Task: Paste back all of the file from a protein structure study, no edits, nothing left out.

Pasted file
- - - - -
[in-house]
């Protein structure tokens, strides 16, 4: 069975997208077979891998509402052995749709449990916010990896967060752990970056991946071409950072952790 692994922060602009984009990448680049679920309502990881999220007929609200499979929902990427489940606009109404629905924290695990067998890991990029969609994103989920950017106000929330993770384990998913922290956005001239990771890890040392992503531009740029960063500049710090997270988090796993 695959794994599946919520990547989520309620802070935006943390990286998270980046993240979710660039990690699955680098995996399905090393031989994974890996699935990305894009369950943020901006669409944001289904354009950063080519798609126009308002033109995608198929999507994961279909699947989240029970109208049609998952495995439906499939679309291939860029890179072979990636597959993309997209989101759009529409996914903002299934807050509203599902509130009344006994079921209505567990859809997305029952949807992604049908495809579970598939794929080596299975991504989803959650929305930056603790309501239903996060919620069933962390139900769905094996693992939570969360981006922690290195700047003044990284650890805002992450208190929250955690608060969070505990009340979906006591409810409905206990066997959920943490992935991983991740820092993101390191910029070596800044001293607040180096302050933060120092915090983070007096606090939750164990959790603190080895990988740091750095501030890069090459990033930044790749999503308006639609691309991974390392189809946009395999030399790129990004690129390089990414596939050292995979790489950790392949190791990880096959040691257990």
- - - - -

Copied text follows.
[in-house]
């Protein structure tokens, strides 16, 4: 069975997208077979891998509402052995749709449990916010990896967060752990970056991946071409950072952790 692994922060602009984009990448680049679920309502990881999220007929609200499979929902990427489940606009109404629905924290695990067998890991990029969609994103989920950017106000929330993770384990998913922290956005001239990771890890040392992503531009740029960063500049710090997270988090796993 695959794994599946919520990547989520309620802070935006943390990286998270980046993240979710660039990690699955680098995996399905090393031989994974890996699935990305894009369950943020901006669409944001289904354009950063080519798609126009308002033109995608198929999507994961279909699947989240029970109208049609998952495995439906499939679309291939860029890179072979990636597959993309997209989101759009529409996914903002299934807050509203599902509130009344006994079921209505567990859809997305029952949807992604049908495809579970598939794929080596299975991504989803959650929305930056603790309501239903996060919620069933962390139900769905094996693992939570969360981006922690290195700047003044990284650890805002992450208190929250955690608060969070505990009340979906006591409810409905206990066997959920943490992935991983991740820092993101390191910029070596800044001293607040180096302050933060120092915090983070007096606090939750164990959790603190080895990988740091750095501030890069090459990033930044790749999503308006639609691309991974390392189809946009395999030399790129990004690129390089990414596939050292995979790489950790392949190791990880096959040691257990």